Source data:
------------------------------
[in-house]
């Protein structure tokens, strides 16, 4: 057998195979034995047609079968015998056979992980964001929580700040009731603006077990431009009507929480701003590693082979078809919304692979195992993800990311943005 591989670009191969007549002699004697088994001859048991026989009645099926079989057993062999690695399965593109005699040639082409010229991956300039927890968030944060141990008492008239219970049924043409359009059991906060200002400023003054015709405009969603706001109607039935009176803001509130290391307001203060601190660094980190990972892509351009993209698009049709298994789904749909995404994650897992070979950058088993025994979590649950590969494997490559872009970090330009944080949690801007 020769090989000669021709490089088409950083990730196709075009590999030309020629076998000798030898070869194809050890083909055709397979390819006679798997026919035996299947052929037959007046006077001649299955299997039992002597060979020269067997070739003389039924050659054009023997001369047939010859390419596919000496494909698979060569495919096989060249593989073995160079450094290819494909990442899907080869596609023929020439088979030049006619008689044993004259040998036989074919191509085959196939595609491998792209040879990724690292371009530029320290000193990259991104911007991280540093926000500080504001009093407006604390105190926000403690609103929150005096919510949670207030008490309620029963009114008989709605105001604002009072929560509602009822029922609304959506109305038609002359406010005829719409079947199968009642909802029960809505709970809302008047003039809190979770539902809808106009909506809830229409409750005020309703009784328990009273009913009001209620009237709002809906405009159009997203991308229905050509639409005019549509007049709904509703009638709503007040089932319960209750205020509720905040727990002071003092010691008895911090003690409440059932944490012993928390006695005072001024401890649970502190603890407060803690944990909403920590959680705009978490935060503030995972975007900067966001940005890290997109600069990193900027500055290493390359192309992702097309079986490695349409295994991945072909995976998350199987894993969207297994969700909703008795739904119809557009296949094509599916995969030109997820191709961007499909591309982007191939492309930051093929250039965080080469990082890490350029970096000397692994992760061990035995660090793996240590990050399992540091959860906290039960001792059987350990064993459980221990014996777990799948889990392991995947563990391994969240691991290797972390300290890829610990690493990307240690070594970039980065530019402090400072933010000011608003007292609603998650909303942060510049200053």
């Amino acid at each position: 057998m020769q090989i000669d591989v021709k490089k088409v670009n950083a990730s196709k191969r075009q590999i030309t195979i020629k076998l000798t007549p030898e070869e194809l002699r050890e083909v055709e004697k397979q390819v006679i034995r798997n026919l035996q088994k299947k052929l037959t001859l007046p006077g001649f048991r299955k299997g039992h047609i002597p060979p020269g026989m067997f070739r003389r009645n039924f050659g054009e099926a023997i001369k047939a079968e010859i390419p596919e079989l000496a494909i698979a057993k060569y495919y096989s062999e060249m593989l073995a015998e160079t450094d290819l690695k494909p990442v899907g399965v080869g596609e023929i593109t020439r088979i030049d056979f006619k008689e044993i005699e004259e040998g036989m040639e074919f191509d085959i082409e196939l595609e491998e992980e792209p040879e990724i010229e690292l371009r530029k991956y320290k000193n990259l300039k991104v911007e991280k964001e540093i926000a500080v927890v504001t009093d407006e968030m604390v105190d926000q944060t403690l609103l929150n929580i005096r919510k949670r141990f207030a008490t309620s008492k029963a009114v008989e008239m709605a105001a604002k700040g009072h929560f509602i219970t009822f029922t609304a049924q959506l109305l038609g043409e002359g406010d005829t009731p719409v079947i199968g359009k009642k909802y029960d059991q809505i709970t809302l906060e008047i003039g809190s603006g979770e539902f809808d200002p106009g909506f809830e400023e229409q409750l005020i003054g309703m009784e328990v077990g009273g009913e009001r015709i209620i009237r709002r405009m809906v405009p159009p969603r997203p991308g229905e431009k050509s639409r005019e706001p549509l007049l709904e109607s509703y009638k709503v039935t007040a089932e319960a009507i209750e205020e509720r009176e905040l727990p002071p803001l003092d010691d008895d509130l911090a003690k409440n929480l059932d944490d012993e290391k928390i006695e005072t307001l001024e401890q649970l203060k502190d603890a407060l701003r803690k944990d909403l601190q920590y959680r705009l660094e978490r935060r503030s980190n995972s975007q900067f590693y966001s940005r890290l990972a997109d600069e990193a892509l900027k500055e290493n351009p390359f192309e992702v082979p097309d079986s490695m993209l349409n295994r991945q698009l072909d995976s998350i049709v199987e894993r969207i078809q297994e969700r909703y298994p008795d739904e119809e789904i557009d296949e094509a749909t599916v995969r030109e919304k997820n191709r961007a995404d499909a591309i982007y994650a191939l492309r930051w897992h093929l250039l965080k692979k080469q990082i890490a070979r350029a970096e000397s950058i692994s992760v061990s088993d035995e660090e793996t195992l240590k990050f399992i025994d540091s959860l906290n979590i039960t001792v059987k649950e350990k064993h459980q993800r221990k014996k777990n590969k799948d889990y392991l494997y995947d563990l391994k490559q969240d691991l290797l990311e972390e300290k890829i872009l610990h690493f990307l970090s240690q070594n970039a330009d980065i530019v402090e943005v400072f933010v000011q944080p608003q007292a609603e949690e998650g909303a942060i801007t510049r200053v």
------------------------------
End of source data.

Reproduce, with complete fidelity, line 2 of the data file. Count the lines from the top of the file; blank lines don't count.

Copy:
């Protein structure tokens, strides 16, 4: 057998195979034995047609079968015998056979992980964001929580700040009731603006077990431009009507929480701003590693082979078809919304692979195992993800990311943005 591989670009191969007549002699004697088994001859048991026989009645099926079989057993062999690695399965593109005699040639082409010229991956300039927890968030944060141990008492008239219970049924043409359009059991906060200002400023003054015709405009969603706001109607039935009176803001509130290391307001203060601190660094980190990972892509351009993209698009049709298994789904749909995404994650897992070979950058088993025994979590649950590969494997490559872009970090330009944080949690801007 020769090989000669021709490089088409950083990730196709075009590999030309020629076998000798030898070869194809050890083909055709397979390819006679798997026919035996299947052929037959007046006077001649299955299997039992002597060979020269067997070739003389039924050659054009023997001369047939010859390419596919000496494909698979060569495919096989060249593989073995160079450094290819494909990442899907080869596609023929020439088979030049006619008689044993004259040998036989074919191509085959196939595609491998792209040879990724690292371009530029320290000193990259991104911007991280540093926000500080504001009093407006604390105190926000403690609103929150005096919510949670207030008490309620029963009114008989709605105001604002009072929560509602009822029922609304959506109305038609002359406010005829719409079947199968009642909802029960809505709970809302008047003039809190979770539902809808106009909506809830229409409750005020309703009784328990009273009913009001209620009237709002809906405009159009997203991308229905050509639409005019549509007049709904509703009638709503007040089932319960209750205020509720905040727990002071003092010691008895911090003690409440059932944490012993928390006695005072001024401890649970502190603890407060803690944990909403920590959680705009978490935060503030995972975007900067966001940005890290997109600069990193900027500055290493390359192309992702097309079986490695349409295994991945072909995976998350199987894993969207297994969700909703008795739904119809557009296949094509599916995969030109997820191709961007499909591309982007191939492309930051093929250039965080080469990082890490350029970096000397692994992760061990035995660090793996240590990050399992540091959860906290039960001792059987350990064993459980221990014996777990799948889990392991995947563990391994969240691991290797972390300290890829610990690493990307240690070594970039980065530019402090400072933010000011608003007292609603998650909303942060510049200053």